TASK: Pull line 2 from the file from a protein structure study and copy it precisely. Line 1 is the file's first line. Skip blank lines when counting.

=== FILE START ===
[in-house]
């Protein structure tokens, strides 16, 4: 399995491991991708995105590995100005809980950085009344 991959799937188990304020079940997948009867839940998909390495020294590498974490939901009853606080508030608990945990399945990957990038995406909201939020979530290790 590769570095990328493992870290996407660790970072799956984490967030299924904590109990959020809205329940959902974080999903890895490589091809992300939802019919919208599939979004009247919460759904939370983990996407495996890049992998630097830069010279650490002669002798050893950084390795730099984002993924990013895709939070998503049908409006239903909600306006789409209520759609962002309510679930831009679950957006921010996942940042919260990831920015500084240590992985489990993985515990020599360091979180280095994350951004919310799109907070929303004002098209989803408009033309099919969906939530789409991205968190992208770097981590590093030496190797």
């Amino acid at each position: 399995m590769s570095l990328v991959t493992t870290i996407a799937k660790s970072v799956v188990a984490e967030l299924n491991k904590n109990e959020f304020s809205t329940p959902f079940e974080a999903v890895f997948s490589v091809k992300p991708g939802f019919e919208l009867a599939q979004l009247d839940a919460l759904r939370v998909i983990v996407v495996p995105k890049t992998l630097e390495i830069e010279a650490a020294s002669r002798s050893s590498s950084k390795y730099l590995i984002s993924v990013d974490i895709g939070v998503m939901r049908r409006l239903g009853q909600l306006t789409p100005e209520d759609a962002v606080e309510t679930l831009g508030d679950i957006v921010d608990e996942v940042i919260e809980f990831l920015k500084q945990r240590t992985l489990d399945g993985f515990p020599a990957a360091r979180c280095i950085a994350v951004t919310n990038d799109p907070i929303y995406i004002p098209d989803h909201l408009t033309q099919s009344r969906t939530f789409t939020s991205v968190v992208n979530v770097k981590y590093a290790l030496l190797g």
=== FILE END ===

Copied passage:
């Protein structure tokens, strides 16, 4: 399995491991991708995105590995100005809980950085009344 991959799937188990304020079940997948009867839940998909390495020294590498974490939901009853606080508030608990945990399945990957990038995406909201939020979530290790 590769570095990328493992870290996407660790970072799956984490967030299924904590109990959020809205329940959902974080999903890895490589091809992300939802019919919208599939979004009247919460759904939370983990996407495996890049992998630097830069010279650490002669002798050893950084390795730099984002993924990013895709939070998503049908409006239903909600306006789409209520759609962002309510679930831009679950957006921010996942940042919260990831920015500084240590992985489990993985515990020599360091979180280095994350951004919310799109907070929303004002098209989803408009033309099919969906939530789409991205968190992208770097981590590093030496190797």